GOTY 2011

May 17, 2012

Someone pointed out the other day I forgot to publish this back in January. oops

My choice for GOTY 2011 came down to 3 games that run the full spectrum of narrative, the luxurious open world of Skyrim, the player choice of Human Revolution and the rollercoaster ride of Portal 2.

I’ve heard that Bethesda games are usually pretty buggy but Skyrim’s been pretty solid for me. Sure there’s a creepy horse salesman who randomly spawns a new clone who then runs through town and stands (or in one case melds with the road) next to all his other clones. Maybe it’s the fact that I started playing a few weeks after everyone else, maybe it’s the fact I’ve not made it far enough into the story to have seen a dragon yet, backwards flying or otherwise. While the world of Skyrim is amazing, for me the letdown is the lack of consequences for your actions. It’s interesting to contrast the Bethesda style with the Bioware style. In a Bioware game, your playstyle is largely irrelevant to the story but there’s pretty big scope to shape the world to the way you want it. In Skyrim I feel the world reacting to my actions but I’m limited in the scope of those actions. When a random stranger asks my necromancer lizardman to kill another necromancer that’s necromancing his family, I assume I can get away with raising his Auntie from the dead and stealing anything not nailed down, only to have him tell me off. Sure he lets me get away with it but he notices and doesn’t like it. But when I turn up in Riften, supposedly the wretchedest hive of scum and villainy in Skyrim, I only get the option to shakedown the townsfolk and join the thieves guild when what I want to do is take out the trash. I wish there was more branching in the quests or hell even some cosmetic changes to the world based on my actions.

Human Revolution was almost perfect but my personal experience was damaged by a game breaking bug. Whenever the game took me out of the action and made me watch a pre-rendered cutscene, I got a hard crash. I ended up having to reboot my computer, open up youtube, find the appropriate spot in a walkthrough and watch watch what happened, often just Denton walking down a corridor, before I could restart the game, skip the cutscene and start playing again. That was if the game would make it past the unskippable opening ads (a tip to AMD, having to reboot for the third time because the game crashed while I was being forced to watch your logo spin past probably has the opposite effect for what you’re going for). The whole process damaged immersion somewhat. Bugs aside, Human Revolution felt like a worthy successor to Deus Ex. It was modernised and simplified (and collector’s editioned and DLCd) but the combination of the strong art direction and the spot on level design won me over.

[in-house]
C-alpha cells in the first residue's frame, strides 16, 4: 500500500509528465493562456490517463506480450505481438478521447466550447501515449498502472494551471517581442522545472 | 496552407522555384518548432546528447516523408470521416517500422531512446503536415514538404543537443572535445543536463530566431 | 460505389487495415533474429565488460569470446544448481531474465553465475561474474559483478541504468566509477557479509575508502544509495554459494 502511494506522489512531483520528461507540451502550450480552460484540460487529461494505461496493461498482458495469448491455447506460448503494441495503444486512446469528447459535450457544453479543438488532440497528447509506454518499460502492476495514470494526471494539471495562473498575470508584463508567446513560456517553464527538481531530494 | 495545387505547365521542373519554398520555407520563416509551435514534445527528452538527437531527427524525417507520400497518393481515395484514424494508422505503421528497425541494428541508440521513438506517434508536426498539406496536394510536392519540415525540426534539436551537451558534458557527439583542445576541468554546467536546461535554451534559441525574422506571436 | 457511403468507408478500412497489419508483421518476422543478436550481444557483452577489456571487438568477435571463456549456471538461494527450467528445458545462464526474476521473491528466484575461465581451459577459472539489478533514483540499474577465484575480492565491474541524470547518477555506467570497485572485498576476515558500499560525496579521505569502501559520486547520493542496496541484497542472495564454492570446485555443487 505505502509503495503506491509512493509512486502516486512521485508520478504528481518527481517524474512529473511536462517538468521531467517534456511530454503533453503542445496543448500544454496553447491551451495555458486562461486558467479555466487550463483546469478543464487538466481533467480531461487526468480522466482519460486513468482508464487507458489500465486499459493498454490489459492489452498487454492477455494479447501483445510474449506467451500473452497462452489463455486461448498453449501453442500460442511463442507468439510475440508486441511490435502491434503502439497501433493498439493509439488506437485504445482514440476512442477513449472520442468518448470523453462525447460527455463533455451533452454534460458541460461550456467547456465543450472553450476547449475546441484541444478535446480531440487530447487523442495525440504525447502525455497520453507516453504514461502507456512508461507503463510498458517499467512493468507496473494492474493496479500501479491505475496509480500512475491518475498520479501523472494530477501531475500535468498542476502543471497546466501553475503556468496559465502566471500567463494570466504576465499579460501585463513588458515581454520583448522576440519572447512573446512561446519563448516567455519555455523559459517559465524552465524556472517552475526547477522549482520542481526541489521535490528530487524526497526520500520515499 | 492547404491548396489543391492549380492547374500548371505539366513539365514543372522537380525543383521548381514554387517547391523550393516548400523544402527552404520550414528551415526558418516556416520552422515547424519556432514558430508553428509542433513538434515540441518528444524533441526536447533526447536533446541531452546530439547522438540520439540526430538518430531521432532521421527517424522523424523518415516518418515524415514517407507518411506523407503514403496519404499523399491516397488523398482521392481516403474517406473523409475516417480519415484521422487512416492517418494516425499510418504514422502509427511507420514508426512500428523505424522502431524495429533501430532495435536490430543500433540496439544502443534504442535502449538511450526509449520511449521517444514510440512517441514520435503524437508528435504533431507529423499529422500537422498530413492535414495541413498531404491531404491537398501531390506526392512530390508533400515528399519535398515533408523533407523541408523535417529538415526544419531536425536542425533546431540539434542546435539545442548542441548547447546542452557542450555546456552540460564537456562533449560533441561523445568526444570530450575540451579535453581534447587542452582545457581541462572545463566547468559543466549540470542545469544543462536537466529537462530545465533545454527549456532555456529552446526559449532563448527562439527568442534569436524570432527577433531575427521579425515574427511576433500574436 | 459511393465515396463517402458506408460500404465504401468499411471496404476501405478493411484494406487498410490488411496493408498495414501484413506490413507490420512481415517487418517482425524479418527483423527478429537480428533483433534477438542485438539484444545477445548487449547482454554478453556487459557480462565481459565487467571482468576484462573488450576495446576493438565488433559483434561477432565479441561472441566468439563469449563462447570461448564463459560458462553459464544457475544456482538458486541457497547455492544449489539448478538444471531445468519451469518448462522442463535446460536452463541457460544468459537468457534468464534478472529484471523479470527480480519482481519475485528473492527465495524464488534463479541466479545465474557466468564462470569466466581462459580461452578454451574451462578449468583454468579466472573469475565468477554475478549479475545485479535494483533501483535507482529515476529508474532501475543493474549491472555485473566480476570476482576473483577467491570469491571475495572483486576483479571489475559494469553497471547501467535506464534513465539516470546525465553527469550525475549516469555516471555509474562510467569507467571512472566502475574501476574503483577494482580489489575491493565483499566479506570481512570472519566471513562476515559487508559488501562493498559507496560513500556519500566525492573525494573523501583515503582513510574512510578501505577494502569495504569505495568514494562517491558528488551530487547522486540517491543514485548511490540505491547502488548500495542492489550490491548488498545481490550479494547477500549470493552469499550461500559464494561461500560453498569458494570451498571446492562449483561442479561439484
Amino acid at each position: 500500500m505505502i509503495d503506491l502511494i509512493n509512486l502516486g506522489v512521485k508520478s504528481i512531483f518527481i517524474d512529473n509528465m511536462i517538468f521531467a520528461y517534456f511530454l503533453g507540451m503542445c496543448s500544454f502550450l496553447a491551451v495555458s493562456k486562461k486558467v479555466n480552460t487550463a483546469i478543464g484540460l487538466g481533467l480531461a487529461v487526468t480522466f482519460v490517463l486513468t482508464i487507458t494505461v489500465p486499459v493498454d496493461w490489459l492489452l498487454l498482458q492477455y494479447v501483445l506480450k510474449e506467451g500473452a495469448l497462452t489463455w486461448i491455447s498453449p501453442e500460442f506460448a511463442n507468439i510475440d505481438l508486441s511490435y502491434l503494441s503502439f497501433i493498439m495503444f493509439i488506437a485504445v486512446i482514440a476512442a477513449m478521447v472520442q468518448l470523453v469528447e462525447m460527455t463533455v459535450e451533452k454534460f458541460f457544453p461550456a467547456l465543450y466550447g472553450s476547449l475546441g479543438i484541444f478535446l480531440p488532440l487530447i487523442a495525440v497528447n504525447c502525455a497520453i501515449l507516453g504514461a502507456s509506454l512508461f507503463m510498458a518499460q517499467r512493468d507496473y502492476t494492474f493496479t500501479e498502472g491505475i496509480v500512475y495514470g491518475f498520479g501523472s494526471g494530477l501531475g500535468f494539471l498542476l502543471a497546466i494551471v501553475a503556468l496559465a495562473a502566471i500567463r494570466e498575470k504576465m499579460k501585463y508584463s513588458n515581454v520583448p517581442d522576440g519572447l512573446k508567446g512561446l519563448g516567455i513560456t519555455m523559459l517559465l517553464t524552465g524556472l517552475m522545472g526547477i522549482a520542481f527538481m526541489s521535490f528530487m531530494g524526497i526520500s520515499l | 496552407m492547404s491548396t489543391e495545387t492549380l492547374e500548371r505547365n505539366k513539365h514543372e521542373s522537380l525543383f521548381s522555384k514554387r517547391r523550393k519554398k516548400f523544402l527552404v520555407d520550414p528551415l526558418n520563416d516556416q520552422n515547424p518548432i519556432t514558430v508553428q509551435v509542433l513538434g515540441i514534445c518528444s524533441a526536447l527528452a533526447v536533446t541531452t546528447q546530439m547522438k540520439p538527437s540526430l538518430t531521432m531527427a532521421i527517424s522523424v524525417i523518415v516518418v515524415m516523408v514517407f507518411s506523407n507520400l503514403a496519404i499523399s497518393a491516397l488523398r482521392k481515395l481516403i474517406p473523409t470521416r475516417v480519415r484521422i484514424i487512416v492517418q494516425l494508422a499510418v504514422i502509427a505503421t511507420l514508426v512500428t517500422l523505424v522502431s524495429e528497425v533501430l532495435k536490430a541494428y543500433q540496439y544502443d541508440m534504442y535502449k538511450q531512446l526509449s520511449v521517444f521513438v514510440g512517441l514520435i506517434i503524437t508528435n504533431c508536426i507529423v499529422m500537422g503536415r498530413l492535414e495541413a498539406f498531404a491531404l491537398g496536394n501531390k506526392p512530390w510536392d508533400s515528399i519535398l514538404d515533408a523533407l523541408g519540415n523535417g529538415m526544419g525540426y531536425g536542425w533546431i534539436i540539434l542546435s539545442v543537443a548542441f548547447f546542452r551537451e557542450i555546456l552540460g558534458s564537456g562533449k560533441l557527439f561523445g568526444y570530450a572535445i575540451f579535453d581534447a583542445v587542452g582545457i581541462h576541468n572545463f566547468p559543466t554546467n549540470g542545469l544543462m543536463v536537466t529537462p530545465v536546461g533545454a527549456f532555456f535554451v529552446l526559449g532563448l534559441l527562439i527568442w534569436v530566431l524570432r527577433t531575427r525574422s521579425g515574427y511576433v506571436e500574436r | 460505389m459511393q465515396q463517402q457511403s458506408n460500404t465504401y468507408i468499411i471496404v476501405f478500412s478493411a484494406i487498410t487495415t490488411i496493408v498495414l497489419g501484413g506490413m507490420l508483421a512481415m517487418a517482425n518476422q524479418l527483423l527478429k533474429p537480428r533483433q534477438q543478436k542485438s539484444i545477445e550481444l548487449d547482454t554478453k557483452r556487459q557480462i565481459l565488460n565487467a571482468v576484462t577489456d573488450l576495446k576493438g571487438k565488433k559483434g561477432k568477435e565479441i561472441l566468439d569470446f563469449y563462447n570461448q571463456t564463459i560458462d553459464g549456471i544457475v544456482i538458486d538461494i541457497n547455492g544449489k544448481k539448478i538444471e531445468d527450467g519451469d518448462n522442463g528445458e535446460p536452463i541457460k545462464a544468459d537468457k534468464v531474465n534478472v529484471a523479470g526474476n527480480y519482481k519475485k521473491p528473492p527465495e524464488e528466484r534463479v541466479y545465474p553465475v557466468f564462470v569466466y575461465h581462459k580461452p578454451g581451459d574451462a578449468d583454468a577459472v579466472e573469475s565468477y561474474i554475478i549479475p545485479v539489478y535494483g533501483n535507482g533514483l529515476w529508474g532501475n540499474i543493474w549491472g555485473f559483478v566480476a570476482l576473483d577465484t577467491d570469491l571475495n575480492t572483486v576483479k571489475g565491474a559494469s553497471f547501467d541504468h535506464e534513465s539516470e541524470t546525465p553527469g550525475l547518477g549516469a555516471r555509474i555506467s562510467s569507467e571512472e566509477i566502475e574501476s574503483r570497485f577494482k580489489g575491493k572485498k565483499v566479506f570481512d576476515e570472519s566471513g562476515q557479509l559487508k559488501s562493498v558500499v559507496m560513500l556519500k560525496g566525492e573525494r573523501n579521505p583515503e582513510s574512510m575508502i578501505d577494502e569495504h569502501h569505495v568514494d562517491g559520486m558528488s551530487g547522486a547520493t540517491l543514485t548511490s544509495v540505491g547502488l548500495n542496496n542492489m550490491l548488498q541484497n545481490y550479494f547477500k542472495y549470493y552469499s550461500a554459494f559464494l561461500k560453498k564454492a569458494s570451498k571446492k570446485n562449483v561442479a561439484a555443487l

Portal 2 was the game I played the least of the contenders but I’m still going to call it my GOTY. Although I talk about my preference for the Civilisations and the Mount & Blades of the world that let you tell your own story, a well written comedy game is still rare enough to pull me in. It helps that Portal 2 was a well paced FPP (first person puzzler?) and even though there were a couple of places where I got stuck from poor telegraphing, it was fun while the ride lasted. Wheatley was a great counterpoint to GLADOS and JK Simmons Cave Johnson added some great backstory to Aperture Science without spoiling too much of the mystery. I thought the ARG that led up to the launch was fun. Sure it only knocked a few hours off the launch date, meaning it arrived the day after a long weekend here in oz, but it did a terrific job of building anticipation.

Before I finish, I have to give an honourable mention to Terraria. What seemed at first like a 2D Minecraft ripoff, quickly surpassed Minecraft in the sheer amount of stuff to do. While I really enjoyed it, some problems with progression balancing made me feel I was stuck having to do stuff I didn’t want to do so I could continue doing what I wanted and I ultimately lost interest.


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